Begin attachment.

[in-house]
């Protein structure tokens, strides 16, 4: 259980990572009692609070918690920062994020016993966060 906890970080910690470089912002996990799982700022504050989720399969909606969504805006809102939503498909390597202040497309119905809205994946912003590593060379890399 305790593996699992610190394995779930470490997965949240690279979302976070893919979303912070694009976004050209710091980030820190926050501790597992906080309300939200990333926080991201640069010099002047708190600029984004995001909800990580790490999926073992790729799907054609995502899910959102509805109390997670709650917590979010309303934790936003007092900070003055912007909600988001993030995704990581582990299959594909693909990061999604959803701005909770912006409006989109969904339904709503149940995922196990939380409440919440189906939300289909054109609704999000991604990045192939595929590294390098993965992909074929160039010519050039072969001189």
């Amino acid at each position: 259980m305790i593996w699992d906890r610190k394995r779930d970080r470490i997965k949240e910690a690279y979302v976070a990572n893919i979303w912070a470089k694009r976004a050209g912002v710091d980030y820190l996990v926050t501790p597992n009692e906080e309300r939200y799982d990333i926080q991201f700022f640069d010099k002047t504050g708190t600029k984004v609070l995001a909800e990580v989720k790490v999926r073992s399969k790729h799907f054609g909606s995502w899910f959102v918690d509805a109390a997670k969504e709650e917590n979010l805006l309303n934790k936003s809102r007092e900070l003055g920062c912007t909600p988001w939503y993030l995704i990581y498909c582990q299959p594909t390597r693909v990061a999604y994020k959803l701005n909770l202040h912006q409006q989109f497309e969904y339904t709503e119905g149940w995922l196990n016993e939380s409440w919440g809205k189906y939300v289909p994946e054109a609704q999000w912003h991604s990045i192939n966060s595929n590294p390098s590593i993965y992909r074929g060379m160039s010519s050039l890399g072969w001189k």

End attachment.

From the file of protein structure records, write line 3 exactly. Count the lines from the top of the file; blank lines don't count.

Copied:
């Amino acid at each position: 259980m305790i593996w699992d906890r610190k394995r779930d970080r470490i997965k949240e910690a690279y979302v976070a990572n893919i979303w912070a470089k694009r976004a050209g912002v710091d980030y820190l996990v926050t501790p597992n009692e906080e309300r939200y799982d990333i926080q991201f700022f640069d010099k002047t504050g708190t600029k984004v609070l995001a909800e990580v989720k790490v999926r073992s399969k790729h799907f054609g909606s995502w899910f959102v918690d509805a109390a997670k969504e709650e917590n979010l805006l309303n934790k936003s809102r007092e900070l003055g920062c912007t909600p988001w939503y993030l995704i990581y498909c582990q299959p594909t390597r693909v990061a999604y994020k959803l701005n909770l202040h912006q409006q989109f497309e969904y339904t709503e119905g149940w995922l196990n016993e939380s409440w919440g809205k189906y939300v289909p994946e054109a609704q999000w912003h991604s990045i192939n966060s595929n590294p390098s590593i993965y992909r074929g060379m160039s010519s050039l890399g072969w001189k």